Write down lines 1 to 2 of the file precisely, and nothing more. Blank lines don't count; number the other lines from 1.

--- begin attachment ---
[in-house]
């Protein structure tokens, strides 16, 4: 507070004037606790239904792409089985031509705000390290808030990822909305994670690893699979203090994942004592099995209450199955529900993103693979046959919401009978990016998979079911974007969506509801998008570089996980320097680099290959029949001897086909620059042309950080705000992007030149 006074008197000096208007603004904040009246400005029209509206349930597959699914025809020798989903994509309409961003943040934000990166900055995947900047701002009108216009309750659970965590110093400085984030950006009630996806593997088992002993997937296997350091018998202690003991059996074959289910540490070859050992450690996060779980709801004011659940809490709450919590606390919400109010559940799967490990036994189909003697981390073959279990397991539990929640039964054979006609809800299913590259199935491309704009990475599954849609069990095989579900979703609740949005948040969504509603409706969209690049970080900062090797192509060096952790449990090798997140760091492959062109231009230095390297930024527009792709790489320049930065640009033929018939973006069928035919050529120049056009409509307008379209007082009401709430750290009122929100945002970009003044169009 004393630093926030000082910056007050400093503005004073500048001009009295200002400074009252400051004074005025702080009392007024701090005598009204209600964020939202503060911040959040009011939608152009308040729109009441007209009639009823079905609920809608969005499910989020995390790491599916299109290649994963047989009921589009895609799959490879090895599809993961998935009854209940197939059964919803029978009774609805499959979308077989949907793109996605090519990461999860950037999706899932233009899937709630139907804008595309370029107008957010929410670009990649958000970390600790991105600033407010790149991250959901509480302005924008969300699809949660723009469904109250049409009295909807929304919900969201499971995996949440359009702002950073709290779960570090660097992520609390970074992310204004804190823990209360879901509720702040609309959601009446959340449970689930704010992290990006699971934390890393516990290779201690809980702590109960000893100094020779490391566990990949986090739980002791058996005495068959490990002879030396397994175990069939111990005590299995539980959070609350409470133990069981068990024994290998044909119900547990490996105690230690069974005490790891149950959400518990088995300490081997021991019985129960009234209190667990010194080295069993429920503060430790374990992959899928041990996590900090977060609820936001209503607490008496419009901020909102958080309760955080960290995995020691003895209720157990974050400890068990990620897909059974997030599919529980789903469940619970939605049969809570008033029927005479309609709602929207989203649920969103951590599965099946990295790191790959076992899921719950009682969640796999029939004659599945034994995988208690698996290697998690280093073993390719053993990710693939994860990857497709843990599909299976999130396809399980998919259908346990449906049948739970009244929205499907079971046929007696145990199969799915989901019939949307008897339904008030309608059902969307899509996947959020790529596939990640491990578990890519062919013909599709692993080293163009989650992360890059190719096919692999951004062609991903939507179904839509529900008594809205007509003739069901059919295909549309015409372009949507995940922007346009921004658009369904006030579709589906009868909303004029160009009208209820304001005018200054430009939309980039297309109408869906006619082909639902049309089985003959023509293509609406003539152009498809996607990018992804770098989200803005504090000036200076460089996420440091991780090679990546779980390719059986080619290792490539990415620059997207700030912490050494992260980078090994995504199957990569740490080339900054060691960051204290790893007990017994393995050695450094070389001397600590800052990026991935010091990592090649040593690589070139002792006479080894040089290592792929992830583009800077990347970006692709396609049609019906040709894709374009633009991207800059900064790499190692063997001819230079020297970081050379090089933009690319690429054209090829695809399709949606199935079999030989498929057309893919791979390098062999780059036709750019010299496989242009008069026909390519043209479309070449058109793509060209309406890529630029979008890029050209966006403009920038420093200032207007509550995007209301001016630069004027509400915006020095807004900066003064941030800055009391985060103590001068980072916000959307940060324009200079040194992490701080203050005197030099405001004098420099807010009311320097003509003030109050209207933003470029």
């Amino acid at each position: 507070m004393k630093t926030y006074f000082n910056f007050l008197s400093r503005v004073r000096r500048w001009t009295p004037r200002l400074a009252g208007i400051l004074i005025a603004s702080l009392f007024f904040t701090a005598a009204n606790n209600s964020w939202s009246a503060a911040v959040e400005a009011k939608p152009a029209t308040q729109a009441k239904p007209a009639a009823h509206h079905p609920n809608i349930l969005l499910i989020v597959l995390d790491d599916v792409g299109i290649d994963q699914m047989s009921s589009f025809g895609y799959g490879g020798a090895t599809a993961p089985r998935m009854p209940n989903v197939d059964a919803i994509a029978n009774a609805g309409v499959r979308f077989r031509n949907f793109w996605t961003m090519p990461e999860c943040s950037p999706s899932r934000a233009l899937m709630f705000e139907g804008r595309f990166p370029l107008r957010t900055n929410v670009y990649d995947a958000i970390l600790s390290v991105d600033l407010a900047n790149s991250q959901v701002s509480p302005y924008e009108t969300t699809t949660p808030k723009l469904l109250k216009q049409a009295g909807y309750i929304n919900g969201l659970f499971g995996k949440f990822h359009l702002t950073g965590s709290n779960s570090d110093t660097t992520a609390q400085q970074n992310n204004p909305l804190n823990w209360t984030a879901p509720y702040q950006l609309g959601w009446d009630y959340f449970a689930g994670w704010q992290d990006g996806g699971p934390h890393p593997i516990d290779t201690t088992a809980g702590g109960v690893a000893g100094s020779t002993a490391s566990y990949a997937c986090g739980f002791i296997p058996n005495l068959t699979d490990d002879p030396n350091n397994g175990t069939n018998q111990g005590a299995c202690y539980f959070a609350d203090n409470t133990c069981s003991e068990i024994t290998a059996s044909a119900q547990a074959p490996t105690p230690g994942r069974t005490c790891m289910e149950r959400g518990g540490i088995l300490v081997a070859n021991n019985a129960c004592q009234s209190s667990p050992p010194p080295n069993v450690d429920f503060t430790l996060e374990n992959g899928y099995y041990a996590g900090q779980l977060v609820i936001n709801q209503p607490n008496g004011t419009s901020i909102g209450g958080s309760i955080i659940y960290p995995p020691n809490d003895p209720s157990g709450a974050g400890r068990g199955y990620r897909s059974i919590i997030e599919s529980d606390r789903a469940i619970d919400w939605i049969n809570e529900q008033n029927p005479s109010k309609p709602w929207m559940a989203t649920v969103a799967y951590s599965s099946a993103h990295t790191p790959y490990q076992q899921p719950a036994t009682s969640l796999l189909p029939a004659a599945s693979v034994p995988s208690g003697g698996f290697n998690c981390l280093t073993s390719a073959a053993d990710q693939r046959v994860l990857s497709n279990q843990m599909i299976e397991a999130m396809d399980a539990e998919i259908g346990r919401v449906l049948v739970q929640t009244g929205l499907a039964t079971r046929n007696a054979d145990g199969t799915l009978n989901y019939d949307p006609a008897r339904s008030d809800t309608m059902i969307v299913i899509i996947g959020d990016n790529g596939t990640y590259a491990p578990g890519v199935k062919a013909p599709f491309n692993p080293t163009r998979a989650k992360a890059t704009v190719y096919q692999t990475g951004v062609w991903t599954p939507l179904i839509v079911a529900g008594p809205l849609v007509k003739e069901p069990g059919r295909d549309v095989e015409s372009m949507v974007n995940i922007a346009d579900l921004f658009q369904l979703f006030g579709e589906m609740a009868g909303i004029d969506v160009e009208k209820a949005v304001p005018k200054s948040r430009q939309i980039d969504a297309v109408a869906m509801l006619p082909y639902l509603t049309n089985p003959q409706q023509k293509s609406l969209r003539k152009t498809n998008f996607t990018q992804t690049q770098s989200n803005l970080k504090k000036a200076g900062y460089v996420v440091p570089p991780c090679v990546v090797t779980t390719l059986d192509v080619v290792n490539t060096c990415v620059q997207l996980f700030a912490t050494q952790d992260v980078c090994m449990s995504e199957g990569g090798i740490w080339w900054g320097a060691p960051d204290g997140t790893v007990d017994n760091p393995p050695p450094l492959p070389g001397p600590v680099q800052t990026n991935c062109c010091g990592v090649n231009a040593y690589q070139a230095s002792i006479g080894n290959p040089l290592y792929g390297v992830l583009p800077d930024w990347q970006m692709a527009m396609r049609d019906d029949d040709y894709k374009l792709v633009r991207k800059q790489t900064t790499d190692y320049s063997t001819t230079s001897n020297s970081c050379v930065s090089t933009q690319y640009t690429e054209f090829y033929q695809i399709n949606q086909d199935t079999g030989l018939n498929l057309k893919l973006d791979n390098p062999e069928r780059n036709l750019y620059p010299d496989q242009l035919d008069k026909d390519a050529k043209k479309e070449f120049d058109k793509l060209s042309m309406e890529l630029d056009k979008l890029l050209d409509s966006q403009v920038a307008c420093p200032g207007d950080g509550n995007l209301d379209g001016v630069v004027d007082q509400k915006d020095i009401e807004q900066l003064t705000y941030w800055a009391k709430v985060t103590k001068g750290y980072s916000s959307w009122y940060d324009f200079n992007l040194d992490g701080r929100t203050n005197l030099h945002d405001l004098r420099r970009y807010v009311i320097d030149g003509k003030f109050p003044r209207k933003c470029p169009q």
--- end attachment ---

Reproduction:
[in-house]
């Protein structure tokens, strides 16, 4: 507070004037606790239904792409089985031509705000390290808030990822909305994670690893699979203090994942004592099995209450199955529900993103693979046959919401009978990016998979079911974007969506509801998008570089996980320097680099290959029949001897086909620059042309950080705000992007030149 006074008197000096208007603004904040009246400005029209509206349930597959699914025809020798989903994509309409961003943040934000990166900055995947900047701002009108216009309750659970965590110093400085984030950006009630996806593997088992002993997937296997350091018998202690003991059996074959289910540490070859050992450690996060779980709801004011659940809490709450919590606390919400109010559940799967490990036994189909003697981390073959279990397991539990929640039964054979006609809800299913590259199935491309704009990475599954849609069990095989579900979703609740949005948040969504509603409706969209690049970080900062090797192509060096952790449990090798997140760091492959062109231009230095390297930024527009792709790489320049930065640009033929018939973006069928035919050529120049056009409509307008379209007082009401709430750290009122929100945002970009003044169009 004393630093926030000082910056007050400093503005004073500048001009009295200002400074009252400051004074005025702080009392007024701090005598009204209600964020939202503060911040959040009011939608152009308040729109009441007209009639009823079905609920809608969005499910989020995390790491599916299109290649994963047989009921589009895609799959490879090895599809993961998935009854209940197939059964919803029978009774609805499959979308077989949907793109996605090519990461999860950037999706899932233009899937709630139907804008595309370029107008957010929410670009990649958000970390600790991105600033407010790149991250959901509480302005924008969300699809949660723009469904109250049409009295909807929304919900969201499971995996949440359009702002950073709290779960570090660097992520609390970074992310204004804190823990209360879901509720702040609309959601009446959340449970689930704010992290990006699971934390890393516990290779201690809980702590109960000893100094020779490391566990990949986090739980002791058996005495068959490990002879030396397994175990069939111990005590299995539980959070609350409470133990069981068990024994290998044909119900547990490996105690230690069974005490790891149950959400518990088995300490081997021991019985129960009234209190667990010194080295069993429920503060430790374990992959899928041990996590900090977060609820936001209503607490008496419009901020909102958080309760955080960290995995020691003895209720157990974050400890068990990620897909059974997030599919529980789903469940619970939605049969809570008033029927005479309609709602929207989203649920969103951590599965099946990295790191790959076992899921719950009682969640796999029939004659599945034994995988208690698996290697998690280093073993390719053993990710693939994860990857497709843990599909299976999130396809399980998919259908346990449906049948739970009244929205499907079971046929007696145990199969799915989901019939949307008897339904008030309608059902969307899509996947959020790529596939990640491990578990890519062919013909599709692993080293163009989650992360890059190719096919692999951004062609991903939507179904839509529900008594809205007509003739069901059919295909549309015409372009949507995940922007346009921004658009369904006030579709589906009868909303004029160009009208209820304001005018200054430009939309980039297309109408869906006619082909639902049309089985003959023509293509609406003539152009498809996607990018992804770098989200803005504090000036200076460089996420440091991780090679990546779980390719059986080619290792490539990415620059997207700030912490050494992260980078090994995504199957990569740490080339900054060691960051204290790893007990017994393995050695450094070389001397600590800052990026991935010091990592090649040593690589070139002792006479080894040089290592792929992830583009800077990347970006692709396609049609019906040709894709374009633009991207800059900064790499190692063997001819230079020297970081050379090089933009690319690429054209090829695809399709949606199935079999030989498929057309893919791979390098062999780059036709750019010299496989242009008069026909390519043209479309070449058109793509060209309406890529630029979008890029050209966006403009920038420093200032207007509550995007209301001016630069004027509400915006020095807004900066003064941030800055009391985060103590001068980072916000959307940060324009200079040194992490701080203050005197030099405001004098420099807010009311320097003509003030109050209207933003470029």